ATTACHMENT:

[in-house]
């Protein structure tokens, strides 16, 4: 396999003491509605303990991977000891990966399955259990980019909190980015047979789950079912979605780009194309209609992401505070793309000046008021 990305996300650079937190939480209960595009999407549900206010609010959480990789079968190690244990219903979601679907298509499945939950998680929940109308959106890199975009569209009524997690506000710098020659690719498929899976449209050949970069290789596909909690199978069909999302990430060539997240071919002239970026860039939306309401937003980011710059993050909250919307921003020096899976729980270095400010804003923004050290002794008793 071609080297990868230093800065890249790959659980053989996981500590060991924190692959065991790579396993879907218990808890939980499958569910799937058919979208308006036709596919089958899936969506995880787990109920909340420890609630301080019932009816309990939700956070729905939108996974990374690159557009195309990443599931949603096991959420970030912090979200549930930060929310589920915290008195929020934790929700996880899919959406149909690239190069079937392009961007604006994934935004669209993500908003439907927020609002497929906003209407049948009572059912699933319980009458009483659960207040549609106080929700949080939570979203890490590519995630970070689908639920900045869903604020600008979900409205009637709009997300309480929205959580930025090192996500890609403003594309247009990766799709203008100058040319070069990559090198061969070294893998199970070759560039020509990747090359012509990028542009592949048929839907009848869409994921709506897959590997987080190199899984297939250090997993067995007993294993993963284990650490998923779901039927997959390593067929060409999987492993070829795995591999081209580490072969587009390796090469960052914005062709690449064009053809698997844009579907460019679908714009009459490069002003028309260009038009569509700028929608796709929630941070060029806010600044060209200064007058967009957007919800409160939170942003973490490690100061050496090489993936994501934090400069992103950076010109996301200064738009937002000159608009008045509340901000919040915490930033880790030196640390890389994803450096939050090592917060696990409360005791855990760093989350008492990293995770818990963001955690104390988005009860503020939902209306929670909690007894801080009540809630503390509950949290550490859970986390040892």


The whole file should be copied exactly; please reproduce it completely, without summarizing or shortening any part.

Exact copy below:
[in-house]
């Protein structure tokens, strides 16, 4: 396999003491509605303990991977000891990966399955259990980019909190980015047979789950079912979605780009194309209609992401505070793309000046008021 990305996300650079937190939480209960595009999407549900206010609010959480990789079968190690244990219903979601679907298509499945939950998680929940109308959106890199975009569209009524997690506000710098020659690719498929899976449209050949970069290789596909909690199978069909999302990430060539997240071919002239970026860039939306309401937003980011710059993050909250919307921003020096899976729980270095400010804003923004050290002794008793 071609080297990868230093800065890249790959659980053989996981500590060991924190692959065991790579396993879907218990808890939980499958569910799937058919979208308006036709596919089958899936969506995880787990109920909340420890609630301080019932009816309990939700956070729905939108996974990374690159557009195309990443599931949603096991959420970030912090979200549930930060929310589920915290008195929020934790929700996880899919959406149909690239190069079937392009961007604006994934935004669209993500908003439907927020609002497929906003209407049948009572059912699933319980009458009483659960207040549609106080929700949080939570979203890490590519995630970070689908639920900045869903604020600008979900409205009637709009997300309480929205959580930025090192996500890609403003594309247009990766799709203008100058040319070069990559090198061969070294893998199970070759560039020509990747090359012509990028542009592949048929839907009848869409994921709506897959590997987080190199899984297939250090997993067995007993294993993963284990650490998923779901039927997959390593067929060409999987492993070829795995591999081209580490072969587009390796090469960052914005062709690449064009053809698997844009579907460019679908714009009459490069002003028309260009038009569509700028929608796709929630941070060029806010600044060209200064007058967009957007919800409160939170942003973490490690100061050496090489993936994501934090400069992103950076010109996301200064738009937002000159608009008045509340901000919040915490930033880790030196640390890389994803450096939050090592917060696990409360005791855990760093989350008492990293995770818990963001955690104390988005009860503020939902209306929670909690007894801080009540809630503390509950949290550490859970986390040892």